Google would like you to believe that it’s all automatic, that there is this army of search spiders that digs out every last page and image on the Web and decides which is “better” for any given search term. It’s true, as far as it goes, but the company tends to carefully elide the human element that goes into its search result. Until something goes horribly wrong, as it did Saturday morning. For an hour, Google said every site on the Net was dangerous — itself included.
As one of its special added values to make itself more attractive to the world at large, Google has taken it upon itself to flag sites that it senses contain viruses, Trojan horses, and other malware. When it finds a site like that, Google pops up a line in the search result saying. “This site may harm your computer,” and browsers post a scary warning if you go ahead and click on the link anyway. It takes a fair amount of nerve to click through when you see one of those.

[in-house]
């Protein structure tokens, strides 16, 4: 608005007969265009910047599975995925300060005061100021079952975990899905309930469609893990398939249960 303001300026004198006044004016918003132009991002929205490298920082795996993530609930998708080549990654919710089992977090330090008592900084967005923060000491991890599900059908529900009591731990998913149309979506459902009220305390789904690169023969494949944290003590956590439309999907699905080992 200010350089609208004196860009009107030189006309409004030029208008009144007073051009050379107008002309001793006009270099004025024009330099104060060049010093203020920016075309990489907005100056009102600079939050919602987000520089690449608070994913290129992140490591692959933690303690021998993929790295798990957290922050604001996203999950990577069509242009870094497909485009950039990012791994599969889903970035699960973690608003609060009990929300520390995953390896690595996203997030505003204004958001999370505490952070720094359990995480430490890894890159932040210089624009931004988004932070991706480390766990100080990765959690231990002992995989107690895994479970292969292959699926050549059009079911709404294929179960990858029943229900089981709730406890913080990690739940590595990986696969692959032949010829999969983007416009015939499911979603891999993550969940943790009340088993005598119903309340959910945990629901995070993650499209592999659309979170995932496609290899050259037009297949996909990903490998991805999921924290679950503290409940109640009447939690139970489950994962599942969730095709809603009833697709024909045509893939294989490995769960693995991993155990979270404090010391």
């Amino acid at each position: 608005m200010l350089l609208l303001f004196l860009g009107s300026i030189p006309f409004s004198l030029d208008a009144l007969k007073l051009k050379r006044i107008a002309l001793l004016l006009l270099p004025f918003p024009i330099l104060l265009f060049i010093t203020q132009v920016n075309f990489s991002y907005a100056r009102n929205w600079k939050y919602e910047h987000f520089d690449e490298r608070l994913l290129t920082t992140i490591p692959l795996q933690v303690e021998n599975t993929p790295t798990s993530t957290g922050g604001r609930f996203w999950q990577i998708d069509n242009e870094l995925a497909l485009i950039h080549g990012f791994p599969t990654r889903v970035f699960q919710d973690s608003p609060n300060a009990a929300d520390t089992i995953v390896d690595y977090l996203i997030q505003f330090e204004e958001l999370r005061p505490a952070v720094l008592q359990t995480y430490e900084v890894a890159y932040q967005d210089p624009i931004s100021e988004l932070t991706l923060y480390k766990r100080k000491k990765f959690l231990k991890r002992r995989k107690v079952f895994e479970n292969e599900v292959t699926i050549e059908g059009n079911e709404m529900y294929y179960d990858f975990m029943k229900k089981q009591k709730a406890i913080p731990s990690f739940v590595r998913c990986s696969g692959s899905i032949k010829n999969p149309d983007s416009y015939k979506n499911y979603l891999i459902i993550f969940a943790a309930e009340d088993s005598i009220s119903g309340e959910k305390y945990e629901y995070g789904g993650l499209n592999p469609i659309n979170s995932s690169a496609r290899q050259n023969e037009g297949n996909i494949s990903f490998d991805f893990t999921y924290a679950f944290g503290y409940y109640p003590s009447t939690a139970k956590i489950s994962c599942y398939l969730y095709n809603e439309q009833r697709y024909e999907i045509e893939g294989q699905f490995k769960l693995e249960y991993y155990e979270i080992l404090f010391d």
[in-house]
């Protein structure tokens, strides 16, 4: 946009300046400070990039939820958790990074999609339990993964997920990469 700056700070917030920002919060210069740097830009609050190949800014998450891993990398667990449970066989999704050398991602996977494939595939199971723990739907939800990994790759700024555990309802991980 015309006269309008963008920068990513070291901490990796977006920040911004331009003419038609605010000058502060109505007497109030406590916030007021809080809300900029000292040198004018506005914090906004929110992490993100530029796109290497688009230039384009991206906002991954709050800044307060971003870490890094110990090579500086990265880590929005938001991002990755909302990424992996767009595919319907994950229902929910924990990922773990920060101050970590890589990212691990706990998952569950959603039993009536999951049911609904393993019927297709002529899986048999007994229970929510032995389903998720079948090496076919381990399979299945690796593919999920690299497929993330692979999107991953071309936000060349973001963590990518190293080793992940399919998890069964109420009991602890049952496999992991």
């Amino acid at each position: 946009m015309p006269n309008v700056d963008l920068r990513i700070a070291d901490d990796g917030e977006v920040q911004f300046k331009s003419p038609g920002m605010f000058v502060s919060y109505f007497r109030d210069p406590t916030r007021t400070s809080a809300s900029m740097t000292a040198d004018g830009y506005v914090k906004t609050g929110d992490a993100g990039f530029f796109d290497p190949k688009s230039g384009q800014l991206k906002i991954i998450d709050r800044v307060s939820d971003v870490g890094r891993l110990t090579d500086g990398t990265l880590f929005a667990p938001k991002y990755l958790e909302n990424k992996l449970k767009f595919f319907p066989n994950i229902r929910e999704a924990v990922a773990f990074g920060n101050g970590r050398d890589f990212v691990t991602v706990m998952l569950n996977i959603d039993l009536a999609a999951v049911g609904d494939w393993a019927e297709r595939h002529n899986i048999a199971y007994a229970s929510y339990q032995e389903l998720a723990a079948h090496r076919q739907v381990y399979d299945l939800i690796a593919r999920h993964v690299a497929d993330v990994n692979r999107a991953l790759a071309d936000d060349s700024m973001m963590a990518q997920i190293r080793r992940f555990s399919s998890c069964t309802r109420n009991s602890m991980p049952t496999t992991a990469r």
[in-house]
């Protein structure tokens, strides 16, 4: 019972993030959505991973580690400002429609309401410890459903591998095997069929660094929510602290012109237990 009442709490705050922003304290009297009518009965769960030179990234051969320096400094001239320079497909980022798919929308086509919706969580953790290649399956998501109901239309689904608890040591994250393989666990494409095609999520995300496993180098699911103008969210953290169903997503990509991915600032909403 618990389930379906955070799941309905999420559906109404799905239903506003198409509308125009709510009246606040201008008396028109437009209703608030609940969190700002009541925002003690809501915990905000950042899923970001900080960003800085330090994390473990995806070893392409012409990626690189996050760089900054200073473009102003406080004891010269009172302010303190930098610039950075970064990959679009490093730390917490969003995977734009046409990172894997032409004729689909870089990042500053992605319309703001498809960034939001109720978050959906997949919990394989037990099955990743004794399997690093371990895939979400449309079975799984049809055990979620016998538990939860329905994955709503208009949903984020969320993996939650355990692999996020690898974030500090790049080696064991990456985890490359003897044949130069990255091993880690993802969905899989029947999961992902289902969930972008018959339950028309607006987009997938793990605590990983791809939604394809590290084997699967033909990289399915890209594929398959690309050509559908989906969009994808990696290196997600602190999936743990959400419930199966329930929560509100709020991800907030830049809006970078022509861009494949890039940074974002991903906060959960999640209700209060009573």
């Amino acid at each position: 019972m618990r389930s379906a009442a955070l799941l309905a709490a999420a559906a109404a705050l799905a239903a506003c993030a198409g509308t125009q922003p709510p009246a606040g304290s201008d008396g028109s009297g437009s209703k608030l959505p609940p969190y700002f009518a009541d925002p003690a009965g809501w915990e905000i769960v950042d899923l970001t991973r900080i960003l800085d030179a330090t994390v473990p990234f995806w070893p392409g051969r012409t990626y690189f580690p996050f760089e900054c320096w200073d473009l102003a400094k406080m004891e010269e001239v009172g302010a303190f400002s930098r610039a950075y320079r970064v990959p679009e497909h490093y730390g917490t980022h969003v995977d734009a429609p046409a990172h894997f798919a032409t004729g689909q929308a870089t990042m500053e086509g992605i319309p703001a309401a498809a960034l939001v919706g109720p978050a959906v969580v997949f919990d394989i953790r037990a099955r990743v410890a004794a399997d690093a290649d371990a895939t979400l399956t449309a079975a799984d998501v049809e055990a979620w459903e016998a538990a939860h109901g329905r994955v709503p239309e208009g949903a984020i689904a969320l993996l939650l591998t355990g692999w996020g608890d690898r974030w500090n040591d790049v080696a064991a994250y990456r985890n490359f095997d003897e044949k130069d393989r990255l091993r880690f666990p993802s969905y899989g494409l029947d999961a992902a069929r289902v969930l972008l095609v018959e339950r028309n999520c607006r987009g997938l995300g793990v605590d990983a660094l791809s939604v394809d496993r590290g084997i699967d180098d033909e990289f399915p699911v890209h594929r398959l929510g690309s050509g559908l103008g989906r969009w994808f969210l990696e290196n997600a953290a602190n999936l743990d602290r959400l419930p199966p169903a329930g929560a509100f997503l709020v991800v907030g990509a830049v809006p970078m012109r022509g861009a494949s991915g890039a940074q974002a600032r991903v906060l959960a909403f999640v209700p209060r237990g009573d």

It’s an open secret that there are about 10,000 people around the world who spot check Google’s search results and resolve issues — is this site really as good or as bad as it looks? — that the famous algorithm can’t resolve for itself. One non-profit they work with is StopBadware.org, which Google says helps come up with criteria for identifying naughty sites.
On Saturday, some intern — it had to be an intern, right? Who else would have been working at 5am Saturday? — apparently set some software flag wrong or something, and Presto! the Net became an even nastier place than Time Magazine could ever have imagined.
It took Google about half an hour to notice and fix it, and maybe another half hour before everything got back to normal. But wow — it looks like there’s more of a human element to Google than they like to let on…